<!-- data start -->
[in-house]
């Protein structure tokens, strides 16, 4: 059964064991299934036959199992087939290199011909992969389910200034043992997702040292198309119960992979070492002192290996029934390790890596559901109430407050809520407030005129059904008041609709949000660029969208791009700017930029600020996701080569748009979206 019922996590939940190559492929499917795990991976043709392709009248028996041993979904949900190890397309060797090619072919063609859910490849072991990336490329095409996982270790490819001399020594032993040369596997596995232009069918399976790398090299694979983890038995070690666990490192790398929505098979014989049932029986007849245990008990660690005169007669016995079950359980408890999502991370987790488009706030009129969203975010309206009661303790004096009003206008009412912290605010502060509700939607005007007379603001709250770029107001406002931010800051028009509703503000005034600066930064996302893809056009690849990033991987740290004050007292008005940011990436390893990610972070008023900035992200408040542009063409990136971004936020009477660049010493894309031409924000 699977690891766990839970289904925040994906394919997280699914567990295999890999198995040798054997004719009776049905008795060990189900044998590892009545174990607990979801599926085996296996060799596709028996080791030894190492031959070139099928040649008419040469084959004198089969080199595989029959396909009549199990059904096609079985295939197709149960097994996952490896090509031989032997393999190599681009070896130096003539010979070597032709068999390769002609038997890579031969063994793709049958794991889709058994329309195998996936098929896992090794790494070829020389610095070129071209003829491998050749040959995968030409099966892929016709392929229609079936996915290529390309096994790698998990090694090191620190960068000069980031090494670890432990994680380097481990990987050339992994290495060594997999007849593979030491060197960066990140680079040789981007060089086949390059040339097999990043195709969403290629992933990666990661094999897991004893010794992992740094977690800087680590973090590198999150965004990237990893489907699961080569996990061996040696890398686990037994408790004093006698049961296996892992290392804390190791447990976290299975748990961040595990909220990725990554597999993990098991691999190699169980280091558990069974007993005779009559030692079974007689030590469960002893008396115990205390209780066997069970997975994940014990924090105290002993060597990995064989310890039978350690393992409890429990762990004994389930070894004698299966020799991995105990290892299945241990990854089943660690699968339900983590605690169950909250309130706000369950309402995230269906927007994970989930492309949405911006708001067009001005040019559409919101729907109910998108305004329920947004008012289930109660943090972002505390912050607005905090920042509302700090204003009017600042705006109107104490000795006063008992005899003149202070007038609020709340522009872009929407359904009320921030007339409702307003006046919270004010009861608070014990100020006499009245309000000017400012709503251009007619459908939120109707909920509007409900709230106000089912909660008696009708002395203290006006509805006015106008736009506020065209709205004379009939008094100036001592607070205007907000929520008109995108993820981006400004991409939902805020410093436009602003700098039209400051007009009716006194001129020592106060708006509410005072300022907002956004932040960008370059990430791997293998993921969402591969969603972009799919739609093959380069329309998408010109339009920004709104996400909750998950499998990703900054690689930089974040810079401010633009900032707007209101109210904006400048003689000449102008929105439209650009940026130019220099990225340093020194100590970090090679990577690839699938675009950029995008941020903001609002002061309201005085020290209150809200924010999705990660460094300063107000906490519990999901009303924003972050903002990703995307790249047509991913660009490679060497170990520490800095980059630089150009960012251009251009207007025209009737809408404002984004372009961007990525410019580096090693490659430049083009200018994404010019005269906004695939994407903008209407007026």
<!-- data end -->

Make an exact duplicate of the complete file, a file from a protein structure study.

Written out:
[in-house]
């Protein structure tokens, strides 16, 4: 059964064991299934036959199992087939290199011909992969389910200034043992997702040292198309119960992979070492002192290996029934390790890596559901109430407050809520407030005129059904008041609709949000660029969208791009700017930029600020996701080569748009979206 019922996590939940190559492929499917795990991976043709392709009248028996041993979904949900190890397309060797090619072919063609859910490849072991990336490329095409996982270790490819001399020594032993040369596997596995232009069918399976790398090299694979983890038995070690666990490192790398929505098979014989049932029986007849245990008990660690005169007669016995079950359980408890999502991370987790488009706030009129969203975010309206009661303790004096009003206008009412912290605010502060509700939607005007007379603001709250770029107001406002931010800051028009509703503000005034600066930064996302893809056009690849990033991987740290004050007292008005940011990436390893990610972070008023900035992200408040542009063409990136971004936020009477660049010493894309031409924000 699977690891766990839970289904925040994906394919997280699914567990295999890999198995040798054997004719009776049905008795060990189900044998590892009545174990607990979801599926085996296996060799596709028996080791030894190492031959070139099928040649008419040469084959004198089969080199595989029959396909009549199990059904096609079985295939197709149960097994996952490896090509031989032997393999190599681009070896130096003539010979070597032709068999390769002609038997890579031969063994793709049958794991889709058994329309195998996936098929896992090794790494070829020389610095070129071209003829491998050749040959995968030409099966892929016709392929229609079936996915290529390309096994790698998990090694090191620190960068000069980031090494670890432990994680380097481990990987050339992994290495060594997999007849593979030491060197960066990140680079040789981007060089086949390059040339097999990043195709969403290629992933990666990661094999897991004893010794992992740094977690800087680590973090590198999150965004990237990893489907699961080569996990061996040696890398686990037994408790004093006698049961296996892992290392804390190791447990976290299975748990961040595990909220990725990554597999993990098991691999190699169980280091558990069974007993005779009559030692079974007689030590469960002893008396115990205390209780066997069970997975994940014990924090105290002993060597990995064989310890039978350690393992409890429990762990004994389930070894004698299966020799991995105990290892299945241990990854089943660690699968339900983590605690169950909250309130706000369950309402995230269906927007994970989930492309949405911006708001067009001005040019559409919101729907109910998108305004329920947004008012289930109660943090972002505390912050607005905090920042509302700090204003009017600042705006109107104490000795006063008992005899003149202070007038609020709340522009872009929407359904009320921030007339409702307003006046919270004010009861608070014990100020006499009245309000000017400012709503251009007619459908939120109707909920509007409900709230106000089912909660008696009708002395203290006006509805006015106008736009506020065209709205004379009939008094100036001592607070205007907000929520008109995108993820981006400004991409939902805020410093436009602003700098039209400051007009009716006194001129020592106060708006509410005072300022907002956004932040960008370059990430791997293998993921969402591969969603972009799919739609093959380069329309998408010109339009920004709104996400909750998950499998990703900054690689930089974040810079401010633009900032707007209101109210904006400048003689000449102008929105439209650009940026130019220099990225340093020194100590970090090679990577690839699938675009950029995008941020903001609002002061309201005085020290209150809200924010999705990660460094300063107000906490519990999901009303924003972050903002990703995307790249047509991913660009490679060497170990520490800095980059630089150009960012251009251009207007025209009737809408404002984004372009961007990525410019580096090693490659430049083009200018994404010019005269906004695939994407903008209407007026």